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oliver: obviously there is a ton of diplomacy that has to be done. there is a lot of politics involved, but at the same time the rest of the world is paying attention because of the economic stakes. does mr. barrow have the sort of economic background or people advising him where he can keep those sort of, you know, results in mind going through this process? >> he will have a big team of people to work with and be plugged into the u.k. treasury and draw on resources there that will be crucial for him to have any chance of succeeding, but there is no question that he has an enormous steep learning curve. carol: up next, a scandal at south korea's giant retirement fund. and what that may tell us about korea's capital market. oliver: can west virginia save coal country? carol: this is bloomberg. ♪
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♪ oliver: welcome back to "bloomberg businessweek". carol: still ahead, did the atmosphere at davos create the environment for donald trump to come to power? a former drug addict's idea turned multimillion dollar pillow empire. oliver: all that ahead on "bloomberg businessweek." ♪ oliver: we are back with megan murphy. bloomberg businessweek editor-in-chief. lots of must reads. one with a bit of scandal and south korea. tell us about their pension problem. megan: this is fascinating.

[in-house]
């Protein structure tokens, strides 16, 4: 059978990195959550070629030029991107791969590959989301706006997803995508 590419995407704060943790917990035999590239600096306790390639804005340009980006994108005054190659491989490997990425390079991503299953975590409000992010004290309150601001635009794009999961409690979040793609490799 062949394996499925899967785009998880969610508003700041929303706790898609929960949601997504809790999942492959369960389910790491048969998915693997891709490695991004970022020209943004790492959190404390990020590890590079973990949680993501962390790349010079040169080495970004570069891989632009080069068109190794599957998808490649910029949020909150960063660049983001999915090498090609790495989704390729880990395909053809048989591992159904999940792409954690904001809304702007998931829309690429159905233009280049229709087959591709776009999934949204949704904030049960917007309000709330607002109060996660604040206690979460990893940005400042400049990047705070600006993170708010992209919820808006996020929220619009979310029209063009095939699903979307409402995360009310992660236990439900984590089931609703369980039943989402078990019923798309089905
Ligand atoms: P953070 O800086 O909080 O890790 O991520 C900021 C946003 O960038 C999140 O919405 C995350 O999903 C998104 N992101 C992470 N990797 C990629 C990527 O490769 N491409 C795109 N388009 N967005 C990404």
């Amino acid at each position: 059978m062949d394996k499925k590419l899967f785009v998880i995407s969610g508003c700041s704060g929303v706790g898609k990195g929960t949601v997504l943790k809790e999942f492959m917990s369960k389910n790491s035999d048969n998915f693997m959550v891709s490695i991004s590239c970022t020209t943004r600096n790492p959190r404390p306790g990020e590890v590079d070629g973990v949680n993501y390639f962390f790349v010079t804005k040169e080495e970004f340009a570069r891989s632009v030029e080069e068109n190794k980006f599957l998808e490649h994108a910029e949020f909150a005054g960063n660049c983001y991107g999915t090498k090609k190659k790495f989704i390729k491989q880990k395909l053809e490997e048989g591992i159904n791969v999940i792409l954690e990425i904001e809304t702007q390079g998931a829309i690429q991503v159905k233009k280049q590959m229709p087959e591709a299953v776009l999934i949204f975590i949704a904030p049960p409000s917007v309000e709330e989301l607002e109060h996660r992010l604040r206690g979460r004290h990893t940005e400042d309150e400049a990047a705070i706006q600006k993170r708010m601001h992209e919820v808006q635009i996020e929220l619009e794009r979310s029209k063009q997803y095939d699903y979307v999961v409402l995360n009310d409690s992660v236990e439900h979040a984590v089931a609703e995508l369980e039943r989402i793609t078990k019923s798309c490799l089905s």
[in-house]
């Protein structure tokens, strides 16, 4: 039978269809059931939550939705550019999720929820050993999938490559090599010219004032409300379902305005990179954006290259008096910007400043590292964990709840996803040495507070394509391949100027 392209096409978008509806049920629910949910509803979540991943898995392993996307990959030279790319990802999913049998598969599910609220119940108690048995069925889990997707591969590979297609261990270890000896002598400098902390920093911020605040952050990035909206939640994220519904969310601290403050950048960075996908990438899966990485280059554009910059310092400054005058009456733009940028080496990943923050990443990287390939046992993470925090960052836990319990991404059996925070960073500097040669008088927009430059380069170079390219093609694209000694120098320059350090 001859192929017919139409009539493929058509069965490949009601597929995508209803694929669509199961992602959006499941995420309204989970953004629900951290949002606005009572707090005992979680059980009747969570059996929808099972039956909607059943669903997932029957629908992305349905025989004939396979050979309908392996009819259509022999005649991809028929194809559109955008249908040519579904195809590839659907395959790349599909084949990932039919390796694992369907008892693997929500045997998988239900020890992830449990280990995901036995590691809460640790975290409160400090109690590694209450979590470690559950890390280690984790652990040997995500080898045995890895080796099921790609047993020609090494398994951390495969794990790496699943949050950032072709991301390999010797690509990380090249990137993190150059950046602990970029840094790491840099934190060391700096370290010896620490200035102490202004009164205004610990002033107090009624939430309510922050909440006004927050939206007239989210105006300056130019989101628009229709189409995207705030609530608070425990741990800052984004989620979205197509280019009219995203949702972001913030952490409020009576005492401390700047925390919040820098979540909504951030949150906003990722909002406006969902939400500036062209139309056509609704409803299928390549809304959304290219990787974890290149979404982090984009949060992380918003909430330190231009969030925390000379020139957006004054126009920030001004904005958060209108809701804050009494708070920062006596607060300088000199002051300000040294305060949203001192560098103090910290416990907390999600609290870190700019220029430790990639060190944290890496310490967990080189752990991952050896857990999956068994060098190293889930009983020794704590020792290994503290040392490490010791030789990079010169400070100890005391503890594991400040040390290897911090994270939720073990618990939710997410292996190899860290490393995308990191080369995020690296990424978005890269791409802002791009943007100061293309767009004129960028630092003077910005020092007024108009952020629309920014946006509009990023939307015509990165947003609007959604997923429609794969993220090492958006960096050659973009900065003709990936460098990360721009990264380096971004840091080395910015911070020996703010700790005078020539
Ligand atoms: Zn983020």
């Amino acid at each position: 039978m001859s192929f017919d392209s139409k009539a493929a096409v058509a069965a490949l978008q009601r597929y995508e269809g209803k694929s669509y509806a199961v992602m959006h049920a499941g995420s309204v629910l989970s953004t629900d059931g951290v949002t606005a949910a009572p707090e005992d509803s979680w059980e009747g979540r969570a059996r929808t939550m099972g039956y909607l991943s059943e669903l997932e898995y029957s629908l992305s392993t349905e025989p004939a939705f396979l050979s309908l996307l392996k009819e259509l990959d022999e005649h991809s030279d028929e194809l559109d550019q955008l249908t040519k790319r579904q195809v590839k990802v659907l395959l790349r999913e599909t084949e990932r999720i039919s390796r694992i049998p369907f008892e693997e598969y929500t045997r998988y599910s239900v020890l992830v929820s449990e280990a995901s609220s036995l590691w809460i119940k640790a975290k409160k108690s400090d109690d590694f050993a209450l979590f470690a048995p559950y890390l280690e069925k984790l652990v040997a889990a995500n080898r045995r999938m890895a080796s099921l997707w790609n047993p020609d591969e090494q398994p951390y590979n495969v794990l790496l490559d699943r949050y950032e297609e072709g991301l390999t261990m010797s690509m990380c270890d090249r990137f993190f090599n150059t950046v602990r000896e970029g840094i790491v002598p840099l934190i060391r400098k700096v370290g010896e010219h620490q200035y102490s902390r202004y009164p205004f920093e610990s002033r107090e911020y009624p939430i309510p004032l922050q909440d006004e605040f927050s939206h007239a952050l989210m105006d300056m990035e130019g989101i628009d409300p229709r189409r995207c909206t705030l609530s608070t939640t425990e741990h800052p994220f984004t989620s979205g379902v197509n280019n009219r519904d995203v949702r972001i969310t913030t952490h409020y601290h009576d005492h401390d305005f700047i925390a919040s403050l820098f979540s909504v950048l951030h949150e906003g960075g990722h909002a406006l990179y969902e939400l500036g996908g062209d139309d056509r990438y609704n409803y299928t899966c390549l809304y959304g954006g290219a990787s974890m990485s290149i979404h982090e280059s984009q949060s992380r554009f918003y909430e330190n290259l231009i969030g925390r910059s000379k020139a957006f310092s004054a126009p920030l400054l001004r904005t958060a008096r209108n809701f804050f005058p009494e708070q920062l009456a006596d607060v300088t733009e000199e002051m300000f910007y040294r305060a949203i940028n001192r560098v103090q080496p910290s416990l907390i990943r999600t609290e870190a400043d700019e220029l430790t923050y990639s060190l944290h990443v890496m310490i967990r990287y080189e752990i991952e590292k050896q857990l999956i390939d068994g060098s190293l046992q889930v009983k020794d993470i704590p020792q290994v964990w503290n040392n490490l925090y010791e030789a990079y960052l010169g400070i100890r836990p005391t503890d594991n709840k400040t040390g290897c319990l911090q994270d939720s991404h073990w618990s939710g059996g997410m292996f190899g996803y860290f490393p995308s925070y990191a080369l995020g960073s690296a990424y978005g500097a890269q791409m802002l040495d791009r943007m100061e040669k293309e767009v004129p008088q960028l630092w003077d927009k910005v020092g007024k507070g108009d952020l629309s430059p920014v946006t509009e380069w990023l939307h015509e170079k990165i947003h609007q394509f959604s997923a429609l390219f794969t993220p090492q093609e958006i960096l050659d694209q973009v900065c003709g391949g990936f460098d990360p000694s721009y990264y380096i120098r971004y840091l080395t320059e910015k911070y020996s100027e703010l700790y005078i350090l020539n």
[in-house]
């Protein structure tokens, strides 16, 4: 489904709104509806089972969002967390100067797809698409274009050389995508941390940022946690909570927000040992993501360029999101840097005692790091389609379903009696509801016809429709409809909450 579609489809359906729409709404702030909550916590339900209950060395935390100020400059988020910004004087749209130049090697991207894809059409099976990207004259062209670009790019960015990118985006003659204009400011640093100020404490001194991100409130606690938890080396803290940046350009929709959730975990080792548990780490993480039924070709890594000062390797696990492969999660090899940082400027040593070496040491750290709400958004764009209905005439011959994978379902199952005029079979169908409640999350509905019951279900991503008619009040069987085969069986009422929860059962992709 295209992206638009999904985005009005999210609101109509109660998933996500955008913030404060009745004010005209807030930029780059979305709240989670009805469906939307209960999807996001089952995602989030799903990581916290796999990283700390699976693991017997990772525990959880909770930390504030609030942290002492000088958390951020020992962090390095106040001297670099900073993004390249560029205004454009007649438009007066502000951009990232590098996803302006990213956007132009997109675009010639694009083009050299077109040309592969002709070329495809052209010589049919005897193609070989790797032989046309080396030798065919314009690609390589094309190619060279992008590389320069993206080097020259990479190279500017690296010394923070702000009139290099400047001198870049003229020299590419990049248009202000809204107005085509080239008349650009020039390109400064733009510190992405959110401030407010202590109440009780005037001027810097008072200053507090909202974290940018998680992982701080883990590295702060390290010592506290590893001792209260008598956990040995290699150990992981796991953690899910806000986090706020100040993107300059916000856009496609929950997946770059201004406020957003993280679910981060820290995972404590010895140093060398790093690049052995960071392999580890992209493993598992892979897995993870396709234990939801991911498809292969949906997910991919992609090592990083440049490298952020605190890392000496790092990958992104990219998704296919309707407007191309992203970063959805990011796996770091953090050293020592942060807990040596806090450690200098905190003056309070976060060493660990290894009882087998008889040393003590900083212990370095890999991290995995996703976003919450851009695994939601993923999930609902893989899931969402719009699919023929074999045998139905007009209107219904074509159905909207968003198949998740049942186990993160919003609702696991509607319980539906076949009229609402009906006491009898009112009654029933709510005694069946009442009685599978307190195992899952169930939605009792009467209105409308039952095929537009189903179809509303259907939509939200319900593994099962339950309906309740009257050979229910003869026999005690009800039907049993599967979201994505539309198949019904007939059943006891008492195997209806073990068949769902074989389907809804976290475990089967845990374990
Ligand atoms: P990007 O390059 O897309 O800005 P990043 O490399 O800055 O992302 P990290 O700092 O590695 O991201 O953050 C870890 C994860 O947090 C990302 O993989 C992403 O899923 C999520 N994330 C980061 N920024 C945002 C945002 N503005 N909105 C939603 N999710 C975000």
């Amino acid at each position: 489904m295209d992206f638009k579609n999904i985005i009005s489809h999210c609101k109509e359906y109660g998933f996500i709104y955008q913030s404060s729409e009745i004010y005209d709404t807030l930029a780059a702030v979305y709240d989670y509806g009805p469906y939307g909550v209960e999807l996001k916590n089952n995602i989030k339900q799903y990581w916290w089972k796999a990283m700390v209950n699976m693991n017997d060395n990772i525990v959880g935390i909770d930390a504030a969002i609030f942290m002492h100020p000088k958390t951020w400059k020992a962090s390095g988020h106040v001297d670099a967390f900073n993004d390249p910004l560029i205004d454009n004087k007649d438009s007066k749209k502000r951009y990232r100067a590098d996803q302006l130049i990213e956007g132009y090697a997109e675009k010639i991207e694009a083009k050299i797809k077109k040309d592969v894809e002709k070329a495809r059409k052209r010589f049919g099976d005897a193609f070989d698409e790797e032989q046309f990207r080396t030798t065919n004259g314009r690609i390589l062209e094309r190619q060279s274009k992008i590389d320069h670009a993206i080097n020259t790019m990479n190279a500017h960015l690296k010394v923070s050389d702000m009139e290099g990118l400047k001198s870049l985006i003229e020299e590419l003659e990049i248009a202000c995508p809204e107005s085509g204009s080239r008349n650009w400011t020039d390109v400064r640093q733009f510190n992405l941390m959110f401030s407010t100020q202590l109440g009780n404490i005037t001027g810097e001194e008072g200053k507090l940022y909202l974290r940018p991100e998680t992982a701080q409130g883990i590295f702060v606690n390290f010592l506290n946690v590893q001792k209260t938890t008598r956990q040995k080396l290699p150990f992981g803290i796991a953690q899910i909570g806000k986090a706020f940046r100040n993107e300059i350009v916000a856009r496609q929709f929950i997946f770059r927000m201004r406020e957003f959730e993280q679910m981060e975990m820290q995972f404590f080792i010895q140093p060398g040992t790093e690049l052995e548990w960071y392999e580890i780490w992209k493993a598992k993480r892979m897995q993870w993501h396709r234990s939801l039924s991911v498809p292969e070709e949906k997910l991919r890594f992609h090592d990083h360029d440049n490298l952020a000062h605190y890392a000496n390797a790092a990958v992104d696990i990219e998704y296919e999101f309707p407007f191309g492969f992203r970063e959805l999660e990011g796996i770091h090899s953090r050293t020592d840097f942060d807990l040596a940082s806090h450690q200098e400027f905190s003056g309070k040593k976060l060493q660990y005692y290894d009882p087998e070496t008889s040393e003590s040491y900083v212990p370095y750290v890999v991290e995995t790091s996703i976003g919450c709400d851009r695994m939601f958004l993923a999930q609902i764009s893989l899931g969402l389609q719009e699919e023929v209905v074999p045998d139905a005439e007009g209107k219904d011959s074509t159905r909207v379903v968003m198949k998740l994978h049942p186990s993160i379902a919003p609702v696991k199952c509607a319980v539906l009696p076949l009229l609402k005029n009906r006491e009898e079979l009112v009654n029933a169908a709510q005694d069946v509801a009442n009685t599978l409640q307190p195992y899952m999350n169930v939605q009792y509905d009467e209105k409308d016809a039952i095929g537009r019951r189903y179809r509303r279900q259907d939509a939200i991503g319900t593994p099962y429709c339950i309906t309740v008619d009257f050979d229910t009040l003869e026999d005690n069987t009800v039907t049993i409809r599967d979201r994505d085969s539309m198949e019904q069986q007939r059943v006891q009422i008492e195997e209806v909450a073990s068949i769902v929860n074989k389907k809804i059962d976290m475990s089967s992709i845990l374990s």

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it is a glimpse into a country wracked by this scandal and crisis over its pension fund, collusion about directing money in this pension fund. this has been a long-running issue there. there has been tremendous political and economic headwinds there, but it gives us a glimpse into, you don't get a lot of that impact you see with this and how unusual this is, how public it has been, and how serious it is for that country. it has been wracked, truly, by crisis over the last few months. carol: all these relationships. in politics and policy you look at another border issue for donald trump that has to do with the natural gas pipeline that snakes its way to west texas and into mexico. megan: it is a really odd group of characters, carlos slim,